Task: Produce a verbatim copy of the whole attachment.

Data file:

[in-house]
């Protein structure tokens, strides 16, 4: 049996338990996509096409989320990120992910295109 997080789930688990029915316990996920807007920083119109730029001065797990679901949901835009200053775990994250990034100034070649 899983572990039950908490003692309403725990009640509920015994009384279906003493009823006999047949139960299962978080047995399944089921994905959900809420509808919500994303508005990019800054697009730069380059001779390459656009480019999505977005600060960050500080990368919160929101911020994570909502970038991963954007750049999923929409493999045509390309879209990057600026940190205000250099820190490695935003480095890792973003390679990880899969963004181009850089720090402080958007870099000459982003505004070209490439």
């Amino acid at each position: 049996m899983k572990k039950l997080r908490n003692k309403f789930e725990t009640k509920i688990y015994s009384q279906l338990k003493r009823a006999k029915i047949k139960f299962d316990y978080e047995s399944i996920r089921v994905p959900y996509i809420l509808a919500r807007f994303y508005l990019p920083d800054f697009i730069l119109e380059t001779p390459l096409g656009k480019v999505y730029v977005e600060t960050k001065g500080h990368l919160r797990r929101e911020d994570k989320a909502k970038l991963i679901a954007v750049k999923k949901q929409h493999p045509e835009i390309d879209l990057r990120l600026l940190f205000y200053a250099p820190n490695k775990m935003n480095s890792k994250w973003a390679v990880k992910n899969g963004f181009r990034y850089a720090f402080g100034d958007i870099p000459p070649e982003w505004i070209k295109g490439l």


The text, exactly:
[in-house]
């Protein structure tokens, strides 16, 4: 049996338990996509096409989320990120992910295109 997080789930688990029915316990996920807007920083119109730029001065797990679901949901835009200053775990994250990034100034070649 899983572990039950908490003692309403725990009640509920015994009384279906003493009823006999047949139960299962978080047995399944089921994905959900809420509808919500994303508005990019800054697009730069380059001779390459656009480019999505977005600060960050500080990368919160929101911020994570909502970038991963954007750049999923929409493999045509390309879209990057600026940190205000250099820190490695935003480095890792973003390679990880899969963004181009850089720090402080958007870099000459982003505004070209490439």
């Amino acid at each position: 049996m899983k572990k039950l997080r908490n003692k309403f789930e725990t009640k509920i688990y015994s009384q279906l338990k003493r009823a006999k029915i047949k139960f299962d316990y978080e047995s399944i996920r089921v994905p959900y996509i809420l509808a919500r807007f994303y508005l990019p920083d800054f697009i730069l119109e380059t001779p390459l096409g656009k480019v999505y730029v977005e600060t960050k001065g500080h990368l919160r797990r929101e911020d994570k989320a909502k970038l991963i679901a954007v750049k999923k949901q929409h493999p045509e835009i390309d879209l990057r990120l600026l940190f205000y200053a250099p820190n490695k775990m935003n480095s890792k994250w973003a390679v990880k992910n899969g963004f181009r990034y850089a720090f402080g100034d958007i870099p000459p070649e982003w505004i070209k295109g490439l």